The Toyota FT-4X Concept – or, “Future Toyota”-Four-Wheel Drive Crossover – has been rolled out at the New York International Auto Show.
Called a "four-wheel drive toolbox" the concept was penned by Toyota’s Calty Design Research Inc. in Newport Beach, California. With its long list of unique functionalities and compact design, the FT-4X is designed for hardcore outings by anyone, anytime.
“As designers, we’re investing deep thought into the emotional connection with our cars,” said Calty President, Kevin Hunter. “The Toyota FT-4X is not simply a concept where style meets function; it is a thoughtful, charming and engaging experience that adds real pleasure and convenience to the journey. We focused on how a crossover vehicle can add fun and value to casual adventures both in and out of the city, thinking about how someone would use it, and what they would love to do with it.”
Small, yet strong outdoor activity gear inspired the FT-4X’s looks. For its exterior, stylists imbued an X Theme throughout the Toyota New Global Architecture (TNGA) C-Platform. At the center of a vertical X (which bows outward) is a door handle, or, in essence, the widest part of FT-4X (71.7 in.). This places the broadest area near the driver and passenger, creating a natural protective zone. At the rear, the bowed vertical X can be seen at the rear hatch, again placing the door handle at the center and creating a protective space.
At each of the four corners of the bottom X is an 18-inch wheel wearing a custom 225/55R-18 Goodyear All-Season tire. The FT-4X stands 63.9 inches tall, is 167.3 inches long, and has a wheelbase of 103.9 inches. Its form emanates simple sturdiness front to back, top to bottom.
The rear hatch is called a Multi-Hatch, it opens two ways: horizontally in Urban Mode, and vertically in Outdoor Mode. Urban Mode splits the hatch in half and makes for easier curbside gear loading when clearance is limited. Outdoor Mode opens the one-piece hatch upward, creating an impromptu shelter from the elements. The door’s design also incorporates a satisfying mechanical touch: a rotatable handle that users turn to select its opening mode. The deeply set handle is capable of being gripped by a gloved hand when loading or unloading while snowboarding, or when out-and-about on a wintry day.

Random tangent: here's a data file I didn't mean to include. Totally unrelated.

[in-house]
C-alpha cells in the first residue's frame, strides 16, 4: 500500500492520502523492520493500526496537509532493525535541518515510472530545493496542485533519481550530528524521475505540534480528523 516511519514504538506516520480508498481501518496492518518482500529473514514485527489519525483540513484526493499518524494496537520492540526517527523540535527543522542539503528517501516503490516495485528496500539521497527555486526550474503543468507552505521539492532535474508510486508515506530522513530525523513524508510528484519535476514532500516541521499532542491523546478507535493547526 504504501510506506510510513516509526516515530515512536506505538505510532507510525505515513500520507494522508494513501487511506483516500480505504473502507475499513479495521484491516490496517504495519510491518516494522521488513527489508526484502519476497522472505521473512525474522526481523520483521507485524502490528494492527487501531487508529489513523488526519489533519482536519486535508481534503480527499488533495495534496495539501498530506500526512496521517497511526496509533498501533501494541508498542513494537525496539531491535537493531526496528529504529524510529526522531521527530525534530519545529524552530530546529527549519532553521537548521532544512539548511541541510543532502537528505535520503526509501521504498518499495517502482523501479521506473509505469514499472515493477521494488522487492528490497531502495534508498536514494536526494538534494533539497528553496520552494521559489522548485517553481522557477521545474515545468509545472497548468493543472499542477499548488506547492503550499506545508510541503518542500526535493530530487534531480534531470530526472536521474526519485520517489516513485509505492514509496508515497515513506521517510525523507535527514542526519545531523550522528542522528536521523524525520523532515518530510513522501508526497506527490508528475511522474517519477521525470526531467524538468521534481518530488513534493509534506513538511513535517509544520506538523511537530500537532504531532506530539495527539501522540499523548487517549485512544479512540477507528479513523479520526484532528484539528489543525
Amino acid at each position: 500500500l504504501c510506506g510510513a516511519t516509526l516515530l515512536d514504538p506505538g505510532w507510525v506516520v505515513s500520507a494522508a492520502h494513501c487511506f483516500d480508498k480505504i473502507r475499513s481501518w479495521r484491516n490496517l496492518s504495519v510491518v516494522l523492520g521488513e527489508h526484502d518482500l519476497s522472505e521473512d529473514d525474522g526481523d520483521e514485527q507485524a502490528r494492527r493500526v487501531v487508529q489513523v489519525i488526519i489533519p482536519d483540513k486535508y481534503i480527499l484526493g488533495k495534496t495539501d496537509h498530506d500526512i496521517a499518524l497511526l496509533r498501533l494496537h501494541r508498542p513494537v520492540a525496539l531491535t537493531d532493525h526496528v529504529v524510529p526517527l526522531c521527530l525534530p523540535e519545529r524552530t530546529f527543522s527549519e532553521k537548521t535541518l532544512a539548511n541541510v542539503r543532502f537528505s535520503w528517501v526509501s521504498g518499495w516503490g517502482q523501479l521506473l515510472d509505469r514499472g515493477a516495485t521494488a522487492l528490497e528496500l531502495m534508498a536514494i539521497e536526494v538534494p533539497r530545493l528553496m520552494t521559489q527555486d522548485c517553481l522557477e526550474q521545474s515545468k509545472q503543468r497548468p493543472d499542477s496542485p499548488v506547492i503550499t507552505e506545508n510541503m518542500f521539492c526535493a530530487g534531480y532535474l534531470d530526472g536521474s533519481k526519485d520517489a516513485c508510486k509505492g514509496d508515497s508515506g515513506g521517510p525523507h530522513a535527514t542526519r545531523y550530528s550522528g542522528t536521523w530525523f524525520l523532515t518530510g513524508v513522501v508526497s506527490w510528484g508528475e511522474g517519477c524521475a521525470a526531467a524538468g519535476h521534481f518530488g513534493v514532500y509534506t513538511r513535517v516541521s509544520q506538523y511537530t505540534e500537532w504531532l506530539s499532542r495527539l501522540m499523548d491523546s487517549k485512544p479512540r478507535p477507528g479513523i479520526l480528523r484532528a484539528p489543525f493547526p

Twin red hooks sit below the Multi-Hatch within the rear bumper. These high-visibility reflective pieces are secure anchor points for vehicle recovery and the tying down of loads, if desired. Big item hauling is simplified with a reinforced flat roof, plus, a tie down hoop placed at each of the roof’s corners. Extra utility is provided by power supply outlets set at the base of the tie down hoops. Users can power a variety of campsite electronics and lighting or roof rack accessories thanks to the convenient outlets.
Wide black-painted over-fenders lend a tough look to the exterior and engulf the beefy Goodyear rubber. A vertical Picture Window set above the driver’s side rear fender pays homage to the classic version brandished by Toyota’s iconic Pickup Xtracab truck and first-generation 4Runner sport-utility vehicle. The window glass is removable and interchangeable, allowing for owners to personalize their FT-4X even further with multiple opaque color or tinted glass options. The rear door handle is discretely placed fore of the vertical window and high above the beltline, much like it is on the current Toyota C-HR.
Sculpted rocker panels at the lower portion of the doors enhance underbody protection and durability when venturing off the beaten path. And whenever the FT-4X does find some heroic scenery, a GoPro HERO5 Session camera built into the driver’s side rearview mirror can capture it all.
At the center of the nose’s vertical X is a classic, extra-large embossed TOYOTA logo that’s flanked by bright LED headlamps. Like the rear, reflective tie down hooks set in the lower bumper add to the crossover’s looks and deftness. Another nod to classic FJ Land Cruisers and Pickup models of yesteryears: the recognizable horizontal orientation of the FT-4X’s grille, headlights, and bumper.
The cabin is sectioned into threes: Clean Zone, where the front passengers sit, and where rugged floor mats and door sills were inspired by Japanese sunoko slatted wood flooring; Wet Zone, also characterized by all-weather mats (where passengers can stow damp swimsuits/snow clothing or muddy boots) and located just behind the front seats, as well as below the rear second row bench seat; and, Rear Cargo Zone.
Although there is no traditional navigation screen, designers did include a mobile phone mount directly above the driver’s digitized cylindrical instrument cluster. The concept being that a downloadable navigation application, as well as an application showing digitized off-road instrumentation, can be made available for drivers’ use. Gen Y-ers, Calty’s designers realized, rely heavily on their mobile devices for GPS directions.
The FT-4X could potentially employ a small displacement four-cylinder engine and being equipped with mechanical four-wheel drive. A punchy, low-displacement engine would maintain usability and efficiency while traversing congested city streets or open dusty trails. A sophisticated MacPherson strut front, double-wishbone rear suspension absorbs rocks and potholes.
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